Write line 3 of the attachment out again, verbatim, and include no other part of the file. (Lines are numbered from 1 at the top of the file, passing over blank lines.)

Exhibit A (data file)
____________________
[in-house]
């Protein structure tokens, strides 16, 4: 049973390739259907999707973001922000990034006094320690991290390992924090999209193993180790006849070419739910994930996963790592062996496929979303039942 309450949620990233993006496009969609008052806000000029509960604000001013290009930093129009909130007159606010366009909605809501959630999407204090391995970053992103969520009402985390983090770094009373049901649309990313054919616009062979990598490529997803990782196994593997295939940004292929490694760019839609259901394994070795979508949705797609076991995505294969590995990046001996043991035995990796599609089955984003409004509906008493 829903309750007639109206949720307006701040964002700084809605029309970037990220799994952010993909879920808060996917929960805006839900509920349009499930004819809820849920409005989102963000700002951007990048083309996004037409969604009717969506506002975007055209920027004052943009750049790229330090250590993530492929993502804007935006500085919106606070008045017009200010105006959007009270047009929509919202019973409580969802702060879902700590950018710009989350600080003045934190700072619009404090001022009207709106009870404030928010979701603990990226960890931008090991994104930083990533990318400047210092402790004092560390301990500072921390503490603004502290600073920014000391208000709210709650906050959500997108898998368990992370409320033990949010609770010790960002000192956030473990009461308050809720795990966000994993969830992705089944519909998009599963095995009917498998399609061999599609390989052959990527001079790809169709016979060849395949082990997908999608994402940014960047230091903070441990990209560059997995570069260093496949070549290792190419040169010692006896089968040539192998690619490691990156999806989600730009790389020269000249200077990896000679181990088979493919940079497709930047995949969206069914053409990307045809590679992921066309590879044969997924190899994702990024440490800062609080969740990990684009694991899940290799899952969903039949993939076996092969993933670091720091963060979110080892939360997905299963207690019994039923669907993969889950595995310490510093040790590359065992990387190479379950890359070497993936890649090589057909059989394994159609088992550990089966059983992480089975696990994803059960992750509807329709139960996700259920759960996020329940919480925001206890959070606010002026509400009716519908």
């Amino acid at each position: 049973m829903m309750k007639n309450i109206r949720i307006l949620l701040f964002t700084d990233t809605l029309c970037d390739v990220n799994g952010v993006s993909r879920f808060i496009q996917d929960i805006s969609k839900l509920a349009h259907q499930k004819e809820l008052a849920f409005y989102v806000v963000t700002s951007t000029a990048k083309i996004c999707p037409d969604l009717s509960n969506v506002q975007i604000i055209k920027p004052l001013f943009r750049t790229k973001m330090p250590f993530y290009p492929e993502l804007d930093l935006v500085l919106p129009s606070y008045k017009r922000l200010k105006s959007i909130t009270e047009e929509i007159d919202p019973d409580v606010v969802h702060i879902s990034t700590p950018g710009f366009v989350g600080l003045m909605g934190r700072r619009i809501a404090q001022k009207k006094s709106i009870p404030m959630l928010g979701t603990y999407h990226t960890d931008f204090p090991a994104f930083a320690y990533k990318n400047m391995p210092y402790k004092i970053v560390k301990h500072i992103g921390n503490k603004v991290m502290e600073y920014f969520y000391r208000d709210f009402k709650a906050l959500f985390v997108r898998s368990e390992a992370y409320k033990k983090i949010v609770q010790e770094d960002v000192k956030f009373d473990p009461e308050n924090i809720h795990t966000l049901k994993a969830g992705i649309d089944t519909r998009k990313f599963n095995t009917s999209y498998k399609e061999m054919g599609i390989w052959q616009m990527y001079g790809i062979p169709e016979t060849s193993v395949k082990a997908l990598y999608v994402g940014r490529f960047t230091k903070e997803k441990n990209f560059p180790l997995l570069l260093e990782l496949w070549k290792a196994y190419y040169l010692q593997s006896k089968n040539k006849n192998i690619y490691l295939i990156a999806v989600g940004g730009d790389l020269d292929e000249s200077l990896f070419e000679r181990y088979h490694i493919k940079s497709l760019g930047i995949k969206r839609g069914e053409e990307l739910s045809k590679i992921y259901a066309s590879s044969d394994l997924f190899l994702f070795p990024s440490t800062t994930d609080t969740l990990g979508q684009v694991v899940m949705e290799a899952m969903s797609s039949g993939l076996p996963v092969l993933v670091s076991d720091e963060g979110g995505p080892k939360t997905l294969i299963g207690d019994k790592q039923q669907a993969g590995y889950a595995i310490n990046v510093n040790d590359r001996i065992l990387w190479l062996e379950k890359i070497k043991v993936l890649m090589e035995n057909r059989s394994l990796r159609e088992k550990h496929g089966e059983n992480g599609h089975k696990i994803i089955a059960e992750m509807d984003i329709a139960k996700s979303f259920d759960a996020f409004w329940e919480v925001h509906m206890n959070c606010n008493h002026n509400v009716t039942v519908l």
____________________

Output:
């Amino acid at each position: 049973m829903m309750k007639n309450i109206r949720i307006l949620l701040f964002t700084d990233t809605l029309c970037d390739v990220n799994g952010v993006s993909r879920f808060i496009q996917d929960i805006s969609k839900l509920a349009h259907q499930k004819e809820l008052a849920f409005y989102v806000v963000t700002s951007t000029a990048k083309i996004c999707p037409d969604l009717s509960n969506v506002q975007i604000i055209k920027p004052l001013f943009r750049t790229k973001m330090p250590f993530y290009p492929e993502l804007d930093l935006v500085l919106p129009s606070y008045k017009r922000l200010k105006s959007i909130t009270e047009e929509i007159d919202p019973d409580v606010v969802h702060i879902s990034t700590p950018g710009f366009v989350g600080l003045m909605g934190r700072r619009i809501a404090q001022k009207k006094s709106i009870p404030m959630l928010g979701t603990y999407h990226t960890d931008f204090p090991a994104f930083a320690y990533k990318n400047m391995p210092y402790k004092i970053v560390k301990h500072i992103g921390n503490k603004v991290m502290e600073y920014f969520y000391r208000d709210f009402k709650a906050l959500f985390v997108r898998s368990e390992a992370y409320k033990k983090i949010v609770q010790e770094d960002v000192k956030f009373d473990p009461e308050n924090i809720h795990t966000l049901k994993a969830g992705i649309d089944t519909r998009k990313f599963n095995t009917s999209y498998k399609e061999m054919g599609i390989w052959q616009m990527y001079g790809i062979p169709e016979t060849s193993v395949k082990a997908l990598y999608v994402g940014r490529f960047t230091k903070e997803k441990n990209f560059p180790l997995l570069l260093e990782l496949w070549k290792a196994y190419y040169l010692q593997s006896k089968n040539k006849n192998i690619y490691l295939i990156a999806v989600g940004g730009d790389l020269d292929e000249s200077l990896f070419e000679r181990y088979h490694i493919k940079s497709l760019g930047i995949k969206r839609g069914e053409e990307l739910s045809k590679i992921y259901a066309s590879s044969d394994l997924f190899l994702f070795p990024s440490t800062t994930d609080t969740l990990g979508q684009v694991v899940m949705e290799a899952m969903s797609s039949g993939l076996p996963v092969l993933v670091s076991d720091e963060g979110g995505p080892k939360t997905l294969i299963g207690d019994k790592q039923q669907a993969g590995y889950a595995i310490n990046v510093n040790d590359r001996i065992l990387w190479l062996e379950k890359i070497k043991v993936l890649m090589e035995n057909r059989s394994l990796r159609e088992k550990h496929g089966e059983n992480g599609h089975k696990i994803i089955a059960e992750m509807d984003i329709a139960k996700s979303f259920d759960a996020f409004w329940e919480v925001h509906m206890n959070c606010n008493h002026n509400v009716t039942v519908l």